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DDG 1000 Preps for Heavy Weather Trials


After first entering the water in October of last year, the Navy’s first DDG 1000 next-generation destroyer  is gearing up for additional tests and heavy weather trials, service officials said at the Surface Navy Association’s 2014 Symposium in Crystal City, Va.

The ship will be formally delivered to the Navy for testing later this year and is slated to reach what’s called initial operating capability by 2016, according to Navy officials.

The DDG 1000, or USS Zumwalt, is the first of three Zumalt-class destroyers planned by the Navy. The second two Zumwalt-class destroyers planned for the fleet are the USS Michael Monsoor (DDG 1001) and the USS Lyndon B Jonhson (DDG 1002) slated to join the fleet in 2018 and 2021, respectively, Navy officials said.

“Our next event is fuel on-load and there are tests related to that. Then there is a data center light off toward the end of the spring to early summer. Then we start bringing up the entire propulsion system in full so there are all sorts of propulsion events there, leading up to builders trials and acceptance trials,” said Capt. Jim Downey, DDG 1000 program manager.

The heavy weather trials will involve placing instrumentation on the ship and testing how it reacts to high winds, stormy seas and adverse weather conditions, Downey explained.

“It’s a brand new hull form. We’re tracking the certification of the hull form because it is a new design. This will involve lateral and vertical accelerations and pitch and roll,” he said.

The DDG 1000 is engineered with a wave-piercing Tumblehome hull, a configuration designed to reduce the radar cross-section of the ship and strengthen the “stealth” profile, Navy officials said.  Among other things, the Tumblehome hull is engineered so that its sides slope inward above the waterline.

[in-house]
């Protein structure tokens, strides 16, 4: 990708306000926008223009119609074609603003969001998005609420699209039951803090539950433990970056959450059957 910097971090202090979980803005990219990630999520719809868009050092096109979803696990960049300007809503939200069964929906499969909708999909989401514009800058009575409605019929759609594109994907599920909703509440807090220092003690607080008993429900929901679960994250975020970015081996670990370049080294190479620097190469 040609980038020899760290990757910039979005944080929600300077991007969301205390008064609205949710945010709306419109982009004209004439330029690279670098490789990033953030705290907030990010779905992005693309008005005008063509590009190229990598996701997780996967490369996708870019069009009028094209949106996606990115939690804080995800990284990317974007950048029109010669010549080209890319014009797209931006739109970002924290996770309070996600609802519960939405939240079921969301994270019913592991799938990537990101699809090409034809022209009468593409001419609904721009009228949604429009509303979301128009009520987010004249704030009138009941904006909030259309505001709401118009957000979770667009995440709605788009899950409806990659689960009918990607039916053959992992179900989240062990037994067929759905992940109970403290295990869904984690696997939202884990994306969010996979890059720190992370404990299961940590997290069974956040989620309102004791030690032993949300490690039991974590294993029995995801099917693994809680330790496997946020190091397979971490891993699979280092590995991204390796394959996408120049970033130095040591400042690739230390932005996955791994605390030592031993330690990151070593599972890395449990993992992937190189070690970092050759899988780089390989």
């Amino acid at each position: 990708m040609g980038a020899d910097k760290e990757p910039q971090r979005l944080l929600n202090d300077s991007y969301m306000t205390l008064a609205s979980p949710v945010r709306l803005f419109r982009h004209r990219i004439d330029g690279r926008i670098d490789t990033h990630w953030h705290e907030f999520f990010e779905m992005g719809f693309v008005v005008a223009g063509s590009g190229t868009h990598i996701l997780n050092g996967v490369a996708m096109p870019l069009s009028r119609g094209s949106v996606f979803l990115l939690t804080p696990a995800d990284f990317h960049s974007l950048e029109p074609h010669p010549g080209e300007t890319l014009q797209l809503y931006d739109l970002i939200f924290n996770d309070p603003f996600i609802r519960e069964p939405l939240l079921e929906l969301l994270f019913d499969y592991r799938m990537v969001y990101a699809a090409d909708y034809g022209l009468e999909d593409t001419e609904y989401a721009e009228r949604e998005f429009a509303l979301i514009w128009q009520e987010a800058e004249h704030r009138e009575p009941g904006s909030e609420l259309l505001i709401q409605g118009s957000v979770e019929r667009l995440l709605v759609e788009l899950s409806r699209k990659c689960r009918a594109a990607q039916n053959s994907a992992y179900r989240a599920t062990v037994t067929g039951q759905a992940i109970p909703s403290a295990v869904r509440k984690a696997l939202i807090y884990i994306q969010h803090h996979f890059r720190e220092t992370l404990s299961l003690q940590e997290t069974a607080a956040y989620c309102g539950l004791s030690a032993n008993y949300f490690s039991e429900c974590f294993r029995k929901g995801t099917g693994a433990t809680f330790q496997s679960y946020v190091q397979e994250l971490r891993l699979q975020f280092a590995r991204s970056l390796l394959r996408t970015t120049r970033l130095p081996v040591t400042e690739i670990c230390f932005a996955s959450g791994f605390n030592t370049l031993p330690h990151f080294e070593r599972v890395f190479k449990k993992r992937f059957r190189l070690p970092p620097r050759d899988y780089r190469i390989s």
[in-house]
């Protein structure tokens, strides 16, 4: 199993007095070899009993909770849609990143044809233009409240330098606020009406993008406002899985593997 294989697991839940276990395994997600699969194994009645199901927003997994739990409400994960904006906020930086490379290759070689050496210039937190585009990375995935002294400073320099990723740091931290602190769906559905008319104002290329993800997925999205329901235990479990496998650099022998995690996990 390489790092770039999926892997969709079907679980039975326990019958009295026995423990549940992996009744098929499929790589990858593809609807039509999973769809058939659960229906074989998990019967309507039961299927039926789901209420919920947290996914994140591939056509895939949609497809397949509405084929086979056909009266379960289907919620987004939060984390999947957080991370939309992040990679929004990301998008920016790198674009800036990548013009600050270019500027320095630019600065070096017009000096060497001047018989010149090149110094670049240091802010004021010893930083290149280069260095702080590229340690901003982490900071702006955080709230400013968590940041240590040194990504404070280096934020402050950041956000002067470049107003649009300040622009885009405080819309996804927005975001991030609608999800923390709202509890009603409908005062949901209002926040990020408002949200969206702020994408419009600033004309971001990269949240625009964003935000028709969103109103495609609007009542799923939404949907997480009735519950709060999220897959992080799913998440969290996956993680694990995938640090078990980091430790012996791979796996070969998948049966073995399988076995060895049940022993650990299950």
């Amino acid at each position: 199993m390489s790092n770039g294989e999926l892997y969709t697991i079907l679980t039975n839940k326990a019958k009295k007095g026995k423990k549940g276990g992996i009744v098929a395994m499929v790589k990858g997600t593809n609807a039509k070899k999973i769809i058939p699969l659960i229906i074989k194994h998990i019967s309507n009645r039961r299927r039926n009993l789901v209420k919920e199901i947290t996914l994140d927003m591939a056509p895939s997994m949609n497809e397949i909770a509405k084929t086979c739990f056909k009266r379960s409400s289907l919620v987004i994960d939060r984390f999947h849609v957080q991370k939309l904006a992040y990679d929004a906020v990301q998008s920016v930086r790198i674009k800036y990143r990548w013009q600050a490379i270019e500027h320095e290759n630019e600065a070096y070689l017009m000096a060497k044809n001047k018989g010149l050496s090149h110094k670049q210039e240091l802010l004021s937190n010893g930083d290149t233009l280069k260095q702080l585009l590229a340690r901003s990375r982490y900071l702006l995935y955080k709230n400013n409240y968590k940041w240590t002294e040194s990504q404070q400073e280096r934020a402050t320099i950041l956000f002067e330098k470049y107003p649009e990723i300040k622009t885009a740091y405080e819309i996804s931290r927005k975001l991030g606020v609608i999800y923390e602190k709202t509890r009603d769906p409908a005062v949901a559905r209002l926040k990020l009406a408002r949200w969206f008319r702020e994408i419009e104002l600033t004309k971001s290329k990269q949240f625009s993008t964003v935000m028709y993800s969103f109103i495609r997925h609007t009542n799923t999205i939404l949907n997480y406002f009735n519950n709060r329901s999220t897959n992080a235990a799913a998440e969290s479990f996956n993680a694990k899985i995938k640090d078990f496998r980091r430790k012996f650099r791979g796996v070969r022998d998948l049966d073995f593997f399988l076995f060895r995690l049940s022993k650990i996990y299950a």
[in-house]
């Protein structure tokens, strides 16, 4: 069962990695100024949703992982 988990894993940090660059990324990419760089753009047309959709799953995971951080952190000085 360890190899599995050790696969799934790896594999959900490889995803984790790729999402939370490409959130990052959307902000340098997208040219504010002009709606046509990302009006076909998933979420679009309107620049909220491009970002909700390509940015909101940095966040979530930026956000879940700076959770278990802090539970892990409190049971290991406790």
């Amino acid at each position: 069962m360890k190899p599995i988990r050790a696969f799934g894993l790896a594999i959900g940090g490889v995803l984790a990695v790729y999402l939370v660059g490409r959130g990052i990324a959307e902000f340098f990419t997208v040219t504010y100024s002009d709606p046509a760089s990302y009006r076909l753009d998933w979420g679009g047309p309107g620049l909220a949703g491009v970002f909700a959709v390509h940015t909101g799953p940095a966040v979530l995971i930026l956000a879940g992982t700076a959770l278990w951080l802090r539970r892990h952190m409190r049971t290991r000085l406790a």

“The shape of the superstructure and the arrangement of its antennas significantly reduce the ship's radar cross section, making the ship less visible to enemy radar at sea,” a Navy statement said.

Undersea warfare anti-submarine technology is also part of the DDG 1000s’ technical configuration. It is equipped with an AN/SQQ-90 Integrated Undersea Warfare suite designed to help provide undersea detection and targeting capability, Navy officials said.

The ship is also built with an Advanced Induction Motor, or AIM, a technology which uses an electric-drive propulsion system to move the ship through the water, officials said.

The DDG 1000, which weighs more than 14,500 tons and is 600-feet long, will also generate as 78 megawatts of power with its all-electric integrated power system. This electrical capacity is also designed to accommodate future technologies as they emerge such as electro-magnetic rail guns and lasers, Navy officials said.

Other technologies on the DDG 1000 include and Advanced Gun System which can fire rocket-powered precision projectiles as far as 63-nautical miles, Navy officials indicated.

The Advanced Gun System has performed very well in testing, consistently reaching a Circular Error Probable of 20-meters or less from distances up to 60-nautical miles, Downey said.

“We’re getting ready to buy hundreds of rounds,” he added.

The DDG 1000 warship is primarily designed for land attack and littoral or shallow-water coastal missions, among other things, he said.

Other upcoming efforts will include mission systems activation, a move which will integrate and finalize the electronics on the ship. Overall, the software for DDG 1000 is 90-percent complete, involving about 6-million lines of code, Downey said.

Testing will also examine the rotating X-band radar for the ship engineered to identify potential threats. The X-band radar has replaced a prior S-band radar on the ship, Downey explained.

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